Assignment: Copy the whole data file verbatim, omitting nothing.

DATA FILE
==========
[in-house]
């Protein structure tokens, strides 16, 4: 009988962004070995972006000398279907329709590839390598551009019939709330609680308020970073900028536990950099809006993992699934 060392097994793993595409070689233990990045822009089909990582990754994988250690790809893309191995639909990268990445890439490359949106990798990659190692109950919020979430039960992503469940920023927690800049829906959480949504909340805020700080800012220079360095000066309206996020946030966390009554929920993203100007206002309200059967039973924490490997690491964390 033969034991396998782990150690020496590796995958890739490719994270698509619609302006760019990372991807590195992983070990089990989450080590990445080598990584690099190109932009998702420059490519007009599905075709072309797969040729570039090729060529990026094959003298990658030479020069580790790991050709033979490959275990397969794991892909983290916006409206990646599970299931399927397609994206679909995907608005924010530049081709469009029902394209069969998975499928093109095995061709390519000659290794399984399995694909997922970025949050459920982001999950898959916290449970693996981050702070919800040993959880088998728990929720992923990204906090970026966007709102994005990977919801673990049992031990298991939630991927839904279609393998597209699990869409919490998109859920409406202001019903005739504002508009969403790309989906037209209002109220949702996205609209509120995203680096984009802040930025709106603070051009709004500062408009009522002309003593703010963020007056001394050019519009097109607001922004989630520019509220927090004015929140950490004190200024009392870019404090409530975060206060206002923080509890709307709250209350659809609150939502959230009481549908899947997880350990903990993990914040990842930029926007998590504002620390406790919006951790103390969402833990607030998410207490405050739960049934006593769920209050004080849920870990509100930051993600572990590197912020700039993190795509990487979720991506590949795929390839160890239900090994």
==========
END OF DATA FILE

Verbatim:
[in-house]
């Protein structure tokens, strides 16, 4: 009988962004070995972006000398279907329709590839390598551009019939709330609680308020970073900028536990950099809006993992699934 060392097994793993595409070689233990990045822009089909990582990754994988250690790809893309191995639909990268990445890439490359949106990798990659190692109950919020979430039960992503469940920023927690800049829906959480949504909340805020700080800012220079360095000066309206996020946030966390009554929920993203100007206002309200059967039973924490490997690491964390 033969034991396998782990150690020496590796995958890739490719994270698509619609302006760019990372991807590195992983070990089990989450080590990445080598990584690099190109932009998702420059490519007009599905075709072309797969040729570039090729060529990026094959003298990658030479020069580790790991050709033979490959275990397969794991892909983290916006409206990646599970299931399927397609994206679909995907608005924010530049081709469009029902394209069969998975499928093109095995061709390519000659290794399984399995694909997922970025949050459920982001999950898959916290449970693996981050702070919800040993959880088998728990929720992923990204906090970026966007709102994005990977919801673990049992031990298991939630991927839904279609393998597209699990869409919490998109859920409406202001019903005739504002508009969403790309989906037209209002109220949702996205609209509120995203680096984009802040930025709106603070051009709004500062408009009522002309003593703010963020007056001394050019519009097109607001922004989630520019509220927090004015929140950490004190200024009392870019404090409530975060206060206002923080509890709307709250209350659809609150939502959230009481549908899947997880350990903990993990914040990842930029926007998590504002620390406790919006951790103390969402833990607030998410207490405050739960049934006593769920209050004080849920870990509100930051993600572990590197912020700039993190795509990487979720991506590949795929390839160890239900090994």